Good produce: bad cooking. It’s fair criticism. Scotland’s catering industry is far from perfect. The best produce ruined by inexpert cooks. But take a look at the other side of the story.
The past decade has seen a boom in coveted Michelin stars for Scotland’s caterers – two new ones this year at Inverlochy Castle and the Summer Isles Hotel. Take a look also at the approach to sourcing and cooking good Scottish produce which has been broadcast in Nick Nairn’s TV series, Wild Harvest and now Island Harvest. He may make it look easier than it is, but the message about the availability of the best produce in Europe is clear. The lesson for cooks, however, is that you can’t learn perfection from watching a TV series.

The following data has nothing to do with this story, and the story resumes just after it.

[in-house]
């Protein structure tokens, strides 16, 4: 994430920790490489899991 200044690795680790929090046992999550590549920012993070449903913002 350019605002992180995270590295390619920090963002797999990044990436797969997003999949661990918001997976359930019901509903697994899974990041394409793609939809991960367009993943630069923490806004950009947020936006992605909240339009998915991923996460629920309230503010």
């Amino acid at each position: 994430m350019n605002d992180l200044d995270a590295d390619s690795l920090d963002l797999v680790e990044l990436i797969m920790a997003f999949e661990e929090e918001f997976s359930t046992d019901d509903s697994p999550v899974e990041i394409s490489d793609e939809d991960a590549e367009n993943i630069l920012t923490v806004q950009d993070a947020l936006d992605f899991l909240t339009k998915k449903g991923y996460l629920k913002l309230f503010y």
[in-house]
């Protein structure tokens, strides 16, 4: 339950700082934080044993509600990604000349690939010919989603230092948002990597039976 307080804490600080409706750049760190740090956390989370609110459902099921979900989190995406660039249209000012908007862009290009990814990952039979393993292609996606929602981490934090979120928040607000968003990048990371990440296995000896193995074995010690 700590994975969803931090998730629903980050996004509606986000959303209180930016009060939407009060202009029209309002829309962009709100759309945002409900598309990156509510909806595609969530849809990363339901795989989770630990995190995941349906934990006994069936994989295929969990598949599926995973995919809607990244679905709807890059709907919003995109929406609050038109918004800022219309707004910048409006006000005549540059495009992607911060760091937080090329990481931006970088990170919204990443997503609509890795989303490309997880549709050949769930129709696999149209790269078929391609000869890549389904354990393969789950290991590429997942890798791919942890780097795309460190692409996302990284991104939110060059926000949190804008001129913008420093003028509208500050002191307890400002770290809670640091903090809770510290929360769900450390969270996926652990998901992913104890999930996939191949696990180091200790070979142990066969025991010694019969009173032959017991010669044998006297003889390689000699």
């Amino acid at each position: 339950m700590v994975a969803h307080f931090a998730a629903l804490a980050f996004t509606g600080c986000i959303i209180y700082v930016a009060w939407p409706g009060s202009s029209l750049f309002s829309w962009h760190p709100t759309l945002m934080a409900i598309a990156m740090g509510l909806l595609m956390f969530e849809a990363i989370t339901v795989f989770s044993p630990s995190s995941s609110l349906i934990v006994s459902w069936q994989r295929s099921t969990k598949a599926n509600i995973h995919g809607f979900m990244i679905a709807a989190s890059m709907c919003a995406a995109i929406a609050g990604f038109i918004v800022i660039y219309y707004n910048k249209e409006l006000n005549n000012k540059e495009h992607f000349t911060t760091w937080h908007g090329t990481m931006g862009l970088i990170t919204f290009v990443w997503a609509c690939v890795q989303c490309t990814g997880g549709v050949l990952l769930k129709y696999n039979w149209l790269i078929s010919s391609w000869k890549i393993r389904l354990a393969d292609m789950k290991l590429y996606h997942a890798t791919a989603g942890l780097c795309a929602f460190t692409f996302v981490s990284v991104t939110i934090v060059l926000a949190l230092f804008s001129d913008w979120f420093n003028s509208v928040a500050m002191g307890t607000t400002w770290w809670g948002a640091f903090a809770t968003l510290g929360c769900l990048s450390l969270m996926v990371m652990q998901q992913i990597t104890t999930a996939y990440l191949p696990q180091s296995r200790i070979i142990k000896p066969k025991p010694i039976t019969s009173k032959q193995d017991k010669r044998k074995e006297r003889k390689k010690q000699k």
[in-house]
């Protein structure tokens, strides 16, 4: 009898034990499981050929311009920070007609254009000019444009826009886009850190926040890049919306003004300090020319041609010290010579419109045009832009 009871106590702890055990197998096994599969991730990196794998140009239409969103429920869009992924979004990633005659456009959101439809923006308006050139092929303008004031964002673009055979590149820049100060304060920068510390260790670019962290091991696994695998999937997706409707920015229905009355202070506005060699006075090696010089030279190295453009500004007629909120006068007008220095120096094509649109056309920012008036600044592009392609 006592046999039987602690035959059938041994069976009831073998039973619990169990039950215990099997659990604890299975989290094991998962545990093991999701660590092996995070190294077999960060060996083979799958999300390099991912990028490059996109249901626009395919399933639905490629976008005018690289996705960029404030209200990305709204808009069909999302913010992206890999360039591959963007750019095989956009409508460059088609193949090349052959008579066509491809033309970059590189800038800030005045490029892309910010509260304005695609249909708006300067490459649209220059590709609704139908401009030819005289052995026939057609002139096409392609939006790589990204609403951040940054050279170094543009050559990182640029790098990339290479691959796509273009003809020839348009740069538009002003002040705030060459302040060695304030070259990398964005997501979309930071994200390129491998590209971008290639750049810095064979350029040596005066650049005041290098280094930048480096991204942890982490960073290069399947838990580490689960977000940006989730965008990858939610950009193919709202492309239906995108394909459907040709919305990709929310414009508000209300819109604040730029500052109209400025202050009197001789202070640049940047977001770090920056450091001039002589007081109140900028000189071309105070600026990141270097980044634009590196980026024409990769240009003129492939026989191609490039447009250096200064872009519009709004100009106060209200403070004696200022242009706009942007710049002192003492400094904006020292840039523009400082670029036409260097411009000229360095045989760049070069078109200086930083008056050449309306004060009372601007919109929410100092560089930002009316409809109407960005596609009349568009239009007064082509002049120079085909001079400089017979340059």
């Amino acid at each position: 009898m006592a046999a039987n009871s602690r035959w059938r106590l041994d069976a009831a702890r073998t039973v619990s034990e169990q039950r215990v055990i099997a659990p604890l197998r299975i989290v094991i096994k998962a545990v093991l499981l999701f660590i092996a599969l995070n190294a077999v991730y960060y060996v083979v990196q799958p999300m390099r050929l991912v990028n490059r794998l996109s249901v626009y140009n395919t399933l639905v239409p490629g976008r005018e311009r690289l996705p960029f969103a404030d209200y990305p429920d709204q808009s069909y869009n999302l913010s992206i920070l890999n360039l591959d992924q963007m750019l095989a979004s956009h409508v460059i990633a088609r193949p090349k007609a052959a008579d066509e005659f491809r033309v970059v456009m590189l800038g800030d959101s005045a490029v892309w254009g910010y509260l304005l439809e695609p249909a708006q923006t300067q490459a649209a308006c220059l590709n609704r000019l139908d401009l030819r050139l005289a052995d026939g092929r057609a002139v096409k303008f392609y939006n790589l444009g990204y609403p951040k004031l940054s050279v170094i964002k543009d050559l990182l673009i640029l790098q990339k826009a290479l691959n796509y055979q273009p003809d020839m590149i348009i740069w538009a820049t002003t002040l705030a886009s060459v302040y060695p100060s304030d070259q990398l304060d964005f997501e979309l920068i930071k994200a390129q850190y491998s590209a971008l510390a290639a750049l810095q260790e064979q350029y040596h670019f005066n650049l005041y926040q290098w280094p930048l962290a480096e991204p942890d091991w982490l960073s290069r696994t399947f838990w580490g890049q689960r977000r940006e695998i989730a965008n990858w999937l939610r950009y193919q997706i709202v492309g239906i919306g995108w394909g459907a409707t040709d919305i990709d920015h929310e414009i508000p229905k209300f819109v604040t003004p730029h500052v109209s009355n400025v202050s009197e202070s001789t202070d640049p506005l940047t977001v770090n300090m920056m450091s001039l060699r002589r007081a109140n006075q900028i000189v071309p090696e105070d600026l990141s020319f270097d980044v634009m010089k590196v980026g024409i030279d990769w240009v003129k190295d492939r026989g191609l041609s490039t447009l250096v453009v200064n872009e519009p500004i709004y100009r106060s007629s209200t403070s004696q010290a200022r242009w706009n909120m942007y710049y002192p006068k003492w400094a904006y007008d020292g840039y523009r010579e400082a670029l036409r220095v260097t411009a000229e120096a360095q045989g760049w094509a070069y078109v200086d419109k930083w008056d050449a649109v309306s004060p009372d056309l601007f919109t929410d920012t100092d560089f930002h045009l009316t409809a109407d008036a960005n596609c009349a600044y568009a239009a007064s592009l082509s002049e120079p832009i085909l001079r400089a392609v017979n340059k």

Now Nairn, as honorary president, is heading a national cookery centre which offers hands-on cookery courses and cookery demonstrations for professional and amateur cooks. The Drambuie Scottish Chefs Centre will open its doors at 62 St Andrews Drive in Glasgow (formerly Deauvilles Hotel) on March 2. “This is the most significant development in Scottish cooking in the past decade,” says Nairn. Run by a group of directors, who are leaders in the catering industry, the Scottish Chefs’ Association was founded four years ago and is chaired by David Wilson of the Peat Inn. The six-bedroomed “62 St Andrews” will operate as a hotel. Culinary Director is John Webber. Webber comes from Kinnaird House in Perthshire where he established a reputation for good produce and flawless cooking. Among his formative cooking experiences was time spent in the kitchens of the Dorchester with Anton Mosimann, when the young Swiss chef set about revolutionising grand hotel cooking. Throwing out haute cuisine’s 10-page menu of 100-odd dishes, he pioneered the shorter, everything-fresh menu. Webber’s knowledge and experience combine with a talent for teaching, which he has demonstrated at several hands-on training sessions held at Kinnaird during the four years the SCA have run their teaching courses in members’ hotels. If the directors of the centre can concentrate the enthusiasm and interest, then it could prove a vital ingredient to better food on the plate. If they can succeed in attracting amateur food and cooking enthusiasts to join the Scottish Chefs’ Club, which already has a membership of 100. Highlight of the SCA’s year is the annual awards dinner which will be held in the Marriott Hotel on Sunday, April 19, (tickets #50). The six courses will be cooked by Paul Rushforth, Puppet Theatre, Glasgow; James Murphy, Beardmore Hotel, Clydebank; Glyn Stevens, The Atrium, Edinburgh; Jeremy Wares, Kinfauns Castle, Perthshire; Iain McMaster and Steven Caputa, Yes, Glasgow and Keith and Nicola Braidwood, Braidwoods, Dalry. Entry forms for the awards – you can nominate a chef or a restaurant – and details of courses from Brian Hannan, Chief Executive, Drambuie Scottish Chefs Centre, 62 St Andrews Drive, Glasgow G41 5EZ. Tel: 0141 427 1106. Closing date for Awards entries is March 13. CB